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Windows Meltdown patches open up more severe issue
A security researcher discovered the recent Windows Meltdown patches may fix the Intel flaws, but also introduced a more severe vulnerability in some versions of Windows.
Microsoft may have remediated one vulnerability with its Windows Meltdown patches, but a security researcher said the fixes created a new, more dangerous flaw for some.
According to Ulf Frisk, a security researcher based in Sweden, the patches Microsoft released for Windows 7 x64 and Windows Server 2008 in January and February 2018 were successful in protecting against Meltdown but "opened up a vulnerability way worse" that could allow "any process to read the complete memory contents at gigabytes per second ... [and] write to arbitrary memory as well."
"The User/Supervisor permission bit was set to User in the PML4 self-referencing entry. This made the page tables available to user mode code in every process. The page tables should normally only be accessible by the kernel itself," Frisk wrote in a blog post. "Once read/write access has been gained to the page tables it will be trivially easy to gain access to the complete physical
Frisk developed a tool to test if a system is vulnerable, but noted that only systems running the patches from January or February will be at risk. "If your system isn't patched since December 2017 or if it's patched with the 2018-03 patches or later it will be secure," he wrote.
A Microsoft spokesperson said, "We released a security update for Windows 7 Service Pack 1 (x64) and Windows Server 2008 R2 Service Pack 1 (x64). Customers who apply the updates, or have automatic updates enabled, are protected."
Mark Nunnikhoven, vice president of cloud research at Trend Micro, said it was important to note that the Windows Meltdown patches didn't create a vulnerability to read the memory, but rather introduced "a misconfiguration that exposes memory unintentionally.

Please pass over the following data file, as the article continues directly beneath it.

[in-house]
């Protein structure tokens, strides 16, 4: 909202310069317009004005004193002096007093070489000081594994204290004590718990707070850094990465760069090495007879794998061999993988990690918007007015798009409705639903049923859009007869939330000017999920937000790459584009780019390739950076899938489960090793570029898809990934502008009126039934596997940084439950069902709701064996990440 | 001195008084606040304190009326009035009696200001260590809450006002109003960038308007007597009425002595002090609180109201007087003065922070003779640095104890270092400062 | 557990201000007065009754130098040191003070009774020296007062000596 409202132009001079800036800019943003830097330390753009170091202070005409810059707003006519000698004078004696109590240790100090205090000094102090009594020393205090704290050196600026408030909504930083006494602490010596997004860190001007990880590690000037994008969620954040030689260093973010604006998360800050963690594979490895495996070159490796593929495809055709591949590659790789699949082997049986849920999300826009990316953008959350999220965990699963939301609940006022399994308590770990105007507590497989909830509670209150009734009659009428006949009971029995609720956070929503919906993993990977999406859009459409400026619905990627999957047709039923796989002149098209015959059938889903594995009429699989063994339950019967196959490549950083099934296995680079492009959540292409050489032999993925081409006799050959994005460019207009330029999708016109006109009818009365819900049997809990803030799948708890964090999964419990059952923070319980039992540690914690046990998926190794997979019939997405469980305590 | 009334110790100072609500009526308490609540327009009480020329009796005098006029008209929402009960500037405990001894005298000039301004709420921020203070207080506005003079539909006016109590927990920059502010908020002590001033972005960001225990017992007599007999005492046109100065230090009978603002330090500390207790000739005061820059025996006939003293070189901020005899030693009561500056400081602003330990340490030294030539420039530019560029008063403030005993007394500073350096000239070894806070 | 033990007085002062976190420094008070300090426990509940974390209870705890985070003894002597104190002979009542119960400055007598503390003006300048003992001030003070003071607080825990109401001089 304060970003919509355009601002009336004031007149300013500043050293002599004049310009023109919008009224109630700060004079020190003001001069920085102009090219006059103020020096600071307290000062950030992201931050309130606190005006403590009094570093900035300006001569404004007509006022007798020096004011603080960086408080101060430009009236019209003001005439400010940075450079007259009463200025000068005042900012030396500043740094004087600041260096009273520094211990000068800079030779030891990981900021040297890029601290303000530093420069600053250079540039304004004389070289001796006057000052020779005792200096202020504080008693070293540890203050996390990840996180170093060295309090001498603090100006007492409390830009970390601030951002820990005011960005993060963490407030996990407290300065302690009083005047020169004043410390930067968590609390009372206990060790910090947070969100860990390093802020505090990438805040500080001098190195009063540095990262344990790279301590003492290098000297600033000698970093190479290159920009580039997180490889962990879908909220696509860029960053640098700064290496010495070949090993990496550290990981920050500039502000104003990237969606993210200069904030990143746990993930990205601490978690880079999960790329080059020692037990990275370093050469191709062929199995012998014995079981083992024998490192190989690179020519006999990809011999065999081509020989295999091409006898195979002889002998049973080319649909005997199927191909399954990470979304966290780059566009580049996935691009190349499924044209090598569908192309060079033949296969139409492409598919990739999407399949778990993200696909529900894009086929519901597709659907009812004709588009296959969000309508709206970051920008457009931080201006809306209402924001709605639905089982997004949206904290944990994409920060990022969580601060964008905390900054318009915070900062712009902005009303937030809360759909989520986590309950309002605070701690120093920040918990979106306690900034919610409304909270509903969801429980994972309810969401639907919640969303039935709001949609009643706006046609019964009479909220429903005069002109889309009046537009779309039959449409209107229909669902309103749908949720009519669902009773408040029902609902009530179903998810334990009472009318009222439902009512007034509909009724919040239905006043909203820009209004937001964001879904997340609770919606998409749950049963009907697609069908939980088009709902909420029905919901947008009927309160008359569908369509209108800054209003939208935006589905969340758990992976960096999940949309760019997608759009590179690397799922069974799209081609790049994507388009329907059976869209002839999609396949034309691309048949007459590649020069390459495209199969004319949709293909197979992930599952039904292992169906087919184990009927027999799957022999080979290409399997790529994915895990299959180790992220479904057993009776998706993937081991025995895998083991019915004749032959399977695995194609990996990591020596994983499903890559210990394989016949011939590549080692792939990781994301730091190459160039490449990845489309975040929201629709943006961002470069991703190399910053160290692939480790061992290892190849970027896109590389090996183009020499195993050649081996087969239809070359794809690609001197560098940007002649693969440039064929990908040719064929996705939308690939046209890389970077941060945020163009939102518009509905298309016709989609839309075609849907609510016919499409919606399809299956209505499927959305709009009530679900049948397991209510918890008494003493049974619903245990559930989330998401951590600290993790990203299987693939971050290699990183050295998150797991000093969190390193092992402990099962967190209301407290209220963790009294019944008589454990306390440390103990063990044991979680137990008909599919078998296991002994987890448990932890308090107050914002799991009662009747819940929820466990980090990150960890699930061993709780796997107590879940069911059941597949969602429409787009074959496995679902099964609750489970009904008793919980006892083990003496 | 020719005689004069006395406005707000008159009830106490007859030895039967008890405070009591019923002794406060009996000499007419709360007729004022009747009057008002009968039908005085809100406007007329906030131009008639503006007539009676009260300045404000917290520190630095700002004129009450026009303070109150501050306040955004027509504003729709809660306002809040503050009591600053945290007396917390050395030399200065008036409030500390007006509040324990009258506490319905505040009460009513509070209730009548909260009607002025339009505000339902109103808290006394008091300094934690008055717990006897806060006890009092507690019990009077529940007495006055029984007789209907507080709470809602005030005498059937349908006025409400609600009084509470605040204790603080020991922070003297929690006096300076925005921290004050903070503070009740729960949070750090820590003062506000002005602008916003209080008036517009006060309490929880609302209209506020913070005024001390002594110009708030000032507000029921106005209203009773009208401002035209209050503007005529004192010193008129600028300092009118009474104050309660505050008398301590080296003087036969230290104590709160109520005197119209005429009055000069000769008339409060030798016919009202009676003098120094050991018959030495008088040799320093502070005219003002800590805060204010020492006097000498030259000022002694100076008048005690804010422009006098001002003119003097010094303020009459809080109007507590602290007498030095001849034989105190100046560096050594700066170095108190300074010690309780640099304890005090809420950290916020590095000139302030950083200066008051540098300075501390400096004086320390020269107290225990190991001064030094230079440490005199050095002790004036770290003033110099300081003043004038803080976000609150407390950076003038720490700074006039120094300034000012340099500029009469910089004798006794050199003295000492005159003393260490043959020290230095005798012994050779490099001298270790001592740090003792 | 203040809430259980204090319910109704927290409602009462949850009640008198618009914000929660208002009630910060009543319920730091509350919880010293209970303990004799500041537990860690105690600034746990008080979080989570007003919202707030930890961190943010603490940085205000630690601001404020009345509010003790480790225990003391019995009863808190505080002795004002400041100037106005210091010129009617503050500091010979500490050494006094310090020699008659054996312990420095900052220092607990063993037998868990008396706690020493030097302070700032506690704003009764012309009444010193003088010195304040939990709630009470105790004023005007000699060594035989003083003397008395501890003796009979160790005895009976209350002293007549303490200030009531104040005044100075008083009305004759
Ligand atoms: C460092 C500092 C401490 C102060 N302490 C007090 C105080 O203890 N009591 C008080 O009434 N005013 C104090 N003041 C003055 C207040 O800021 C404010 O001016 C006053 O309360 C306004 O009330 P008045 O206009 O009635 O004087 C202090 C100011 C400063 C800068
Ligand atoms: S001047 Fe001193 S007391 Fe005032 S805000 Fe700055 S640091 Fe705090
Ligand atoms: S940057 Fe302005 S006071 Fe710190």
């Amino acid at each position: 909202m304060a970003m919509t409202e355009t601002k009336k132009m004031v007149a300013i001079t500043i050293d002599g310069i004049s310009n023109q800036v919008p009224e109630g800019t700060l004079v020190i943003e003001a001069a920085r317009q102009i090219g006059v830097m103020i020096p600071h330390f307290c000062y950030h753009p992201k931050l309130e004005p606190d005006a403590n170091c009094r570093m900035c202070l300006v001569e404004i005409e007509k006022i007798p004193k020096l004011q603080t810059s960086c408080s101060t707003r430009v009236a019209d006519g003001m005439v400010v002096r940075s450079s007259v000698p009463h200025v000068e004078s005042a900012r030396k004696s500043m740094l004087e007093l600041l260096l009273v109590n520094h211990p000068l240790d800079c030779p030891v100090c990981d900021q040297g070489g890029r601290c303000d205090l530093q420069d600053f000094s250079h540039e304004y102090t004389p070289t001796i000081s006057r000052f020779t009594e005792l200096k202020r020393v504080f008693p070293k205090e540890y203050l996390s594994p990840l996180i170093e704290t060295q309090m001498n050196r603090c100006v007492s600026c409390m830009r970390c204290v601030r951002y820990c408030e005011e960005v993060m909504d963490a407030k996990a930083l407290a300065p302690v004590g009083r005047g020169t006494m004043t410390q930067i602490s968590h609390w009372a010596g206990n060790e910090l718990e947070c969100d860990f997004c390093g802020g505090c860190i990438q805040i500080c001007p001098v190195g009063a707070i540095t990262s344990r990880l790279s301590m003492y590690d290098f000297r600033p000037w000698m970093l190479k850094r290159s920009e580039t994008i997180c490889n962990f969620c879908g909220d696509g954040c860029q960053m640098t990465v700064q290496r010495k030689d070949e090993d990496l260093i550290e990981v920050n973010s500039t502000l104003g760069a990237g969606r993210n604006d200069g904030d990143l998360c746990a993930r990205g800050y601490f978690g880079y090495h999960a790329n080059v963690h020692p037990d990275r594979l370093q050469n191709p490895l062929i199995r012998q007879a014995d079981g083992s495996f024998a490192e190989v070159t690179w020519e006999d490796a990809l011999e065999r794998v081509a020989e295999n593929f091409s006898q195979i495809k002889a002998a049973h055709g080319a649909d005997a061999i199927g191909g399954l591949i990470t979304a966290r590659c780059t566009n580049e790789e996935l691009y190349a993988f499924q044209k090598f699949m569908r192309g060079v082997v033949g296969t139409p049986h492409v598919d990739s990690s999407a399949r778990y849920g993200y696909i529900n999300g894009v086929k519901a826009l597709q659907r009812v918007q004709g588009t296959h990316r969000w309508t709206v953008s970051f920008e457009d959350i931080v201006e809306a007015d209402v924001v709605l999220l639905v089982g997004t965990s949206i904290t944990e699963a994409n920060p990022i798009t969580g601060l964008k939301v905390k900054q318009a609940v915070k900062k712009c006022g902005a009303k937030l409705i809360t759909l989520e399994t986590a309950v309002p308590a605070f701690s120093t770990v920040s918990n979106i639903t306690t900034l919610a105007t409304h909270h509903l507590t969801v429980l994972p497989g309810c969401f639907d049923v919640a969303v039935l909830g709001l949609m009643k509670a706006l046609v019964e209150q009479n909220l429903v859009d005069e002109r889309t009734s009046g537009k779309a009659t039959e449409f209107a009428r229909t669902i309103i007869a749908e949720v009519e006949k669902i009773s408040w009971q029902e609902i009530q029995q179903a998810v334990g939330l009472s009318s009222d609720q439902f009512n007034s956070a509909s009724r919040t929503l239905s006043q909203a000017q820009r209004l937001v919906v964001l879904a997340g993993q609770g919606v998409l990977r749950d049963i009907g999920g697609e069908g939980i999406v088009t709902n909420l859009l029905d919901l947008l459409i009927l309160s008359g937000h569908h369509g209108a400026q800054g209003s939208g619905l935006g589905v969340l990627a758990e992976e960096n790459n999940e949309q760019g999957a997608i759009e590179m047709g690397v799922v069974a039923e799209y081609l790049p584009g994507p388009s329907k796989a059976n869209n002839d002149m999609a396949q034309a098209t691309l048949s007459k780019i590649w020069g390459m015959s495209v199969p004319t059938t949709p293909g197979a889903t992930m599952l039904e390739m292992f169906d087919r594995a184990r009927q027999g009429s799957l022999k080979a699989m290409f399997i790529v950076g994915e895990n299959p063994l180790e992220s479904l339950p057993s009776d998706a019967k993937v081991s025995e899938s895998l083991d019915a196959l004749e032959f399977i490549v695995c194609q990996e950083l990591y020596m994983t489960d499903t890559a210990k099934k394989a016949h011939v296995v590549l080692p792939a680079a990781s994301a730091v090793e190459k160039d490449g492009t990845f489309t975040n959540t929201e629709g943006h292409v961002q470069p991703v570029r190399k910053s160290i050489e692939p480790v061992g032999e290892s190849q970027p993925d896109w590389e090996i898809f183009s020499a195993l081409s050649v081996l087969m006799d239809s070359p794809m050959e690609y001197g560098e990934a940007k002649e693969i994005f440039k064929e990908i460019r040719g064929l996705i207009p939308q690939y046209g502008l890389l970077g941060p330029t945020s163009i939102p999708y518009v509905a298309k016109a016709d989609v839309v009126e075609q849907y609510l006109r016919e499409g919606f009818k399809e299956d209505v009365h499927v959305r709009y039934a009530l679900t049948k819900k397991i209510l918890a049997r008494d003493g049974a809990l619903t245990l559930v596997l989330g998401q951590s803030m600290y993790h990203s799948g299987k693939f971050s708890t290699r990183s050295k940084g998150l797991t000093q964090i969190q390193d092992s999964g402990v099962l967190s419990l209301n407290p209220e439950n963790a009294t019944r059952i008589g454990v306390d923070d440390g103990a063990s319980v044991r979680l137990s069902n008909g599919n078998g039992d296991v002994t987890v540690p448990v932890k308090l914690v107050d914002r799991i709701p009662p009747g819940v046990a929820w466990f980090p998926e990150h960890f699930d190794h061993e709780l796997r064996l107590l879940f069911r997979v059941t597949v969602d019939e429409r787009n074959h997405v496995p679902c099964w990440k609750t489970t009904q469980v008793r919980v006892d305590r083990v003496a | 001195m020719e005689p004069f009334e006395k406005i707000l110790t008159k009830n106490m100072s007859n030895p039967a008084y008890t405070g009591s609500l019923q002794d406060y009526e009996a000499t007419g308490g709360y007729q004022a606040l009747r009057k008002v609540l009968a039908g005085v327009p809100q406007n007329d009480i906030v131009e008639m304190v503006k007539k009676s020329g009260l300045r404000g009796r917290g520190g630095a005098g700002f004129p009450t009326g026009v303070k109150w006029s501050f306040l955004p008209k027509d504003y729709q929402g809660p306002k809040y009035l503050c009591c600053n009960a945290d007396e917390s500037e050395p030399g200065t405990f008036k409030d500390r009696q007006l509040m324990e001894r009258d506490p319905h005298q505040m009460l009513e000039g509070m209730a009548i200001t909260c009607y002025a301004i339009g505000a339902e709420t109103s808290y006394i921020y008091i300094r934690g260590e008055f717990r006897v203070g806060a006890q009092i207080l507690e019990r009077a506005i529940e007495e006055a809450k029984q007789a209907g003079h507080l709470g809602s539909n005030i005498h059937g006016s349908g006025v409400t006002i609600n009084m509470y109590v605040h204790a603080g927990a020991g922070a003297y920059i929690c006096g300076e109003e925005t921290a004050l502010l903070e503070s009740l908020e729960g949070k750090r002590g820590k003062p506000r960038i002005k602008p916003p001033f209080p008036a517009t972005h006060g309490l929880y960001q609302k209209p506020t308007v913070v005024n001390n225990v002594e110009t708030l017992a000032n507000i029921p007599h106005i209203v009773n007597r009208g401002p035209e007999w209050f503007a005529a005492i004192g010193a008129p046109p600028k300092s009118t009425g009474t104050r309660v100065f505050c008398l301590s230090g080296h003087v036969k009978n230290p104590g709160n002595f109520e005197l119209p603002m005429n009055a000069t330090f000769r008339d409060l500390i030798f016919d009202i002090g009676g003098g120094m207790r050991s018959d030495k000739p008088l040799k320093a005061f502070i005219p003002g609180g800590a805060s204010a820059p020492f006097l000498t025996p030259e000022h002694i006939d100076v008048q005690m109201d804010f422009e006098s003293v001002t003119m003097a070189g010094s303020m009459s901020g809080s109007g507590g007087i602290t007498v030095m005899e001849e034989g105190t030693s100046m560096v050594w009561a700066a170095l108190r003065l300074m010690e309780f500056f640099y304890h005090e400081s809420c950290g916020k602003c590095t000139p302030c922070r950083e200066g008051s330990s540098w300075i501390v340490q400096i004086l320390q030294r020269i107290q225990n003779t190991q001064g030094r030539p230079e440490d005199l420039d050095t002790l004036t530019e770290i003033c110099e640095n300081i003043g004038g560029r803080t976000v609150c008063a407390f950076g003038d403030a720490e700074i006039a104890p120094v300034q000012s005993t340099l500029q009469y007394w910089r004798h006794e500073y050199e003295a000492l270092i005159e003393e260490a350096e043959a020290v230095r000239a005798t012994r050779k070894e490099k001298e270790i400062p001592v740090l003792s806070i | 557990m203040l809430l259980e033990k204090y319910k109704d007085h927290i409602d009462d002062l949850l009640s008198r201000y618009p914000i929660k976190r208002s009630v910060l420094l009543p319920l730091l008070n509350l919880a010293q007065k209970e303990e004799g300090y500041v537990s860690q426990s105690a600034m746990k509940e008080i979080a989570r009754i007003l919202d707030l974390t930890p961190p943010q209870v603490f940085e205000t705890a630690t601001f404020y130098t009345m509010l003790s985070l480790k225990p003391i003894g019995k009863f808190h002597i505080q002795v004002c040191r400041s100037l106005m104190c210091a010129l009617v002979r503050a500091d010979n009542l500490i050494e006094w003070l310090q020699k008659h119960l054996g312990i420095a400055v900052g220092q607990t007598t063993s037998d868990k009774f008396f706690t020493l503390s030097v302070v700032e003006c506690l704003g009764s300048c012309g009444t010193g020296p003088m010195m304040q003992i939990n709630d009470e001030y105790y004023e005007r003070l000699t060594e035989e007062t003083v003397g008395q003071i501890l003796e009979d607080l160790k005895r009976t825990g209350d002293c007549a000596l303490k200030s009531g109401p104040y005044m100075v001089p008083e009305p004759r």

Mark Nunnikhovenvice president of cloud research, Trend Micro
Experts react to Windows Meltdown patches
Tod Beardsley, research director at Rapid7, said Frisk's research is solid but added that the risk might be lessened since "the exposure only lasted a couple months in almost all scenarios."
"It would be unusual for Windows systems to get the January or February patches, but not yet have the March patches by now, since most enterprises that apply patches also tend to apply them automatically," Beardsley told SearchSecurity. "However, if your enterprise fast-tracked Spectre and Meltdown patches back in January but hasn't updated since, then now is a fine time to update -- the exposure introduced in these patches are indeed worse than the original exposures. The same rationale for emergency patching in January certainly applies to this issue as well.
"The first patches that came out introduced not only a performance hit but also unwanted behavior such as system reboots, so much so that Intel even advised its customers to wait for a stable patch," Segura told SearchSecurity. "This gives us an idea of the